Klopp deserves so much credit for what Liverpool have done this season with a new midfield. I also think that you have to look at the front three. For how many years did we have Mane, Salah and Firmino – three players that understood how to press and how the midfield would press behind them.  

This is a new Liverpool team – there was always going to be a transitional period – but because Jurgen has done so well, we just automatically assumed that Liverpool would pick up where they left off. Of course, from a consistency point of view and getting used to this new way of playing, there hasn’t been that consistency, however, we were top of the league last week and we’re just behind now. We’ve already won the Carabao Cup. OK, we had the disappointment of going out in the FA Cup, but we’re hanging on in Europe. We’re still in with a great chance of winning the Premier League.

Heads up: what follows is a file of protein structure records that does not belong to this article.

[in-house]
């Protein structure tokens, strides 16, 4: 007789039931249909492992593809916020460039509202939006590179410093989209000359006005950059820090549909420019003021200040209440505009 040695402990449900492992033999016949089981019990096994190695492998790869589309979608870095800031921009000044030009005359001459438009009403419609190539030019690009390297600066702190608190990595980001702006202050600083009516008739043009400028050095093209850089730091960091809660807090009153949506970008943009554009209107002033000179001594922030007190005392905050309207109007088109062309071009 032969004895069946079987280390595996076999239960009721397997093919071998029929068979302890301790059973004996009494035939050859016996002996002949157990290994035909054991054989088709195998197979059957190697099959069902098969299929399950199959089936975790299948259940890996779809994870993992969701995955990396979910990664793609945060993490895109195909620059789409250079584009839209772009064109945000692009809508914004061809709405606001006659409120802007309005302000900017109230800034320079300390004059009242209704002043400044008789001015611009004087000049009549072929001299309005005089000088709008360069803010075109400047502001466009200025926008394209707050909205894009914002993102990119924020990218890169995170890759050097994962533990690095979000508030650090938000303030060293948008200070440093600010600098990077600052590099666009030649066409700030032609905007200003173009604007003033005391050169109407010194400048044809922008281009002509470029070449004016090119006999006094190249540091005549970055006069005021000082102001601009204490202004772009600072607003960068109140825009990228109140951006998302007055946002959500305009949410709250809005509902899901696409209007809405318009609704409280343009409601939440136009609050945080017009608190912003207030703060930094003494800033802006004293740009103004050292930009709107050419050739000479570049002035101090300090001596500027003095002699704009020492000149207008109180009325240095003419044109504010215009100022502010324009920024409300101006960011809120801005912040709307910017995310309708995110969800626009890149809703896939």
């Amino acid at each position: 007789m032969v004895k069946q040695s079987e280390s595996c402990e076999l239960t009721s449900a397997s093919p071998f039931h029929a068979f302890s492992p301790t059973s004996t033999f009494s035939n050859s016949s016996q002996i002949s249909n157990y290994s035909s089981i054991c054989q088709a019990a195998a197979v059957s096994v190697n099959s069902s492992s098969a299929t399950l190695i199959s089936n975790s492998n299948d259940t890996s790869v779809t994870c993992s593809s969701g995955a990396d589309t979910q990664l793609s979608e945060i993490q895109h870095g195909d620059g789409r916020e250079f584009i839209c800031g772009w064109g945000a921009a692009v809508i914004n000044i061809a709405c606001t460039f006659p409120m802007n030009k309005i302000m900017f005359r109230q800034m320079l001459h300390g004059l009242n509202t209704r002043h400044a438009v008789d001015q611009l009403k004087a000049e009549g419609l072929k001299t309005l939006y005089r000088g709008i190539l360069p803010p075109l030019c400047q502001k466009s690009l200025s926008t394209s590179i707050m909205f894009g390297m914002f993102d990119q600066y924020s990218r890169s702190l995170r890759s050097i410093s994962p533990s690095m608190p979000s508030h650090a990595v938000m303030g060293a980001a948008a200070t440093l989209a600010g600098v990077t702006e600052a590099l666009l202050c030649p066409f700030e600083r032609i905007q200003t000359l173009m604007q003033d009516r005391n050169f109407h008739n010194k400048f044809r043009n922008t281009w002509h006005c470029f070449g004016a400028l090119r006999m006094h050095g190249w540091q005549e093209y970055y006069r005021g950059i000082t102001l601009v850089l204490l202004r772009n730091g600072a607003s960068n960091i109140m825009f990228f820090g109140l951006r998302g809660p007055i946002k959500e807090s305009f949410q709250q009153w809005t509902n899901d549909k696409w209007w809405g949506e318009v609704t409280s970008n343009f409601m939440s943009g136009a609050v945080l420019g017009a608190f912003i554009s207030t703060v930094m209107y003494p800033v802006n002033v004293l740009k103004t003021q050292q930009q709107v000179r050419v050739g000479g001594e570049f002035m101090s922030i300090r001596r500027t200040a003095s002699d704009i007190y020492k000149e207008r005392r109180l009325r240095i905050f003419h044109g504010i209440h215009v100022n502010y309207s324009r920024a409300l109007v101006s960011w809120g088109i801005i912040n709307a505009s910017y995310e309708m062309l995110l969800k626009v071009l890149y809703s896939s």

The club have had a blip (in the last two games). We expect things to happen for Liverpool because of what Klopp has done in the past, but the future looks very bright for Liverpool. If you look at how competitive we are in the league, which is the most important barometer for consistency, with a whole new team and a whole new profile of player and then you look at the age of these players…over the next few years, if this group stays together they will only improve for a new manager whoever he happens to be.  

Liverpool have called upon some of the academy boys this season. Out of the youngsters that have performed, who would you back to go on and establish themselves as part of the Liverpool team moving forward?